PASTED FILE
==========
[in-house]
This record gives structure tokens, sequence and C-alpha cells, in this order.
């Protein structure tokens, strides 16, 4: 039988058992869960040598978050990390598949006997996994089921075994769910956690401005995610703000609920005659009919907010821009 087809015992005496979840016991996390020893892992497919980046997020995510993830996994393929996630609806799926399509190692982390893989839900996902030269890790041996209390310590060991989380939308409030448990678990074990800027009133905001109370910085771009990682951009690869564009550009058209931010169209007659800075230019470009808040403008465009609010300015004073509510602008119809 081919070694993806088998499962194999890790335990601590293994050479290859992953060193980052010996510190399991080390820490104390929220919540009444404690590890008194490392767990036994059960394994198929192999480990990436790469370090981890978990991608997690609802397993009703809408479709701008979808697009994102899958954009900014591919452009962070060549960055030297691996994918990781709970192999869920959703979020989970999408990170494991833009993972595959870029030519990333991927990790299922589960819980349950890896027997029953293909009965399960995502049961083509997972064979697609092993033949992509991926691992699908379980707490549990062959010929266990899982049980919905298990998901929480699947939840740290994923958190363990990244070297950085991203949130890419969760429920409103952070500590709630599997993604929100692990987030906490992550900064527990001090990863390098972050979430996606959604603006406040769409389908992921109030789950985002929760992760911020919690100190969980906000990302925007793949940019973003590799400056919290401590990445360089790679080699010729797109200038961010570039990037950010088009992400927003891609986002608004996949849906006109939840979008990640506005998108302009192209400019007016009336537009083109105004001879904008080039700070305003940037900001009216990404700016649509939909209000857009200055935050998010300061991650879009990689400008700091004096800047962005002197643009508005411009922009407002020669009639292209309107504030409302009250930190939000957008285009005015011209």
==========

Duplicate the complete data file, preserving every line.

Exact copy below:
[in-house]
This record gives structure tokens, sequence and C-alpha cells, in this order.
């Protein structure tokens, strides 16, 4: 039988058992869960040598978050990390598949006997996994089921075994769910956690401005995610703000609920005659009919907010821009 087809015992005496979840016991996390020893892992497919980046997020995510993830996994393929996630609806799926399509190692982390893989839900996902030269890790041996209390310590060991989380939308409030448990678990074990800027009133905001109370910085771009990682951009690869564009550009058209931010169209007659800075230019470009808040403008465009609010300015004073509510602008119809 081919070694993806088998499962194999890790335990601590293994050479290859992953060193980052010996510190399991080390820490104390929220919540009444404690590890008194490392767990036994059960394994198929192999480990990436790469370090981890978990991608997690609802397993009703809408479709701008979808697009994102899958954009900014591919452009962070060549960055030297691996994918990781709970192999869920959703979020989970999408990170494991833009993972595959870029030519990333991927990790299922589960819980349950890896027997029953293909009965399960995502049961083509997972064979697609092993033949992509991926691992699908379980707490549990062959010929266990899982049980919905298990998901929480699947939840740290994923958190363990990244070297950085991203949130890419969760429920409103952070500590709630599997993604929100692990987030906490992550900064527990001090990863390098972050979430996606959604603006406040769409389908992921109030789950985002929760992760911020919690100190969980906000990302925007793949940019973003590799400056919290401590990445360089790679080699010729797109200038961010570039990037950010088009992400927003891609986002608004996949849906006109939840979008990640506005998108302009192209400019007016009336537009083109105004001879904008080039700070305003940037900001009216990404700016649509939909209000857009200055935050998010300061991650879009990689400008700091004096800047962005002197643009508005411009922009407002020669009639292209309107504030409302009250930190939000957008285009005015011209």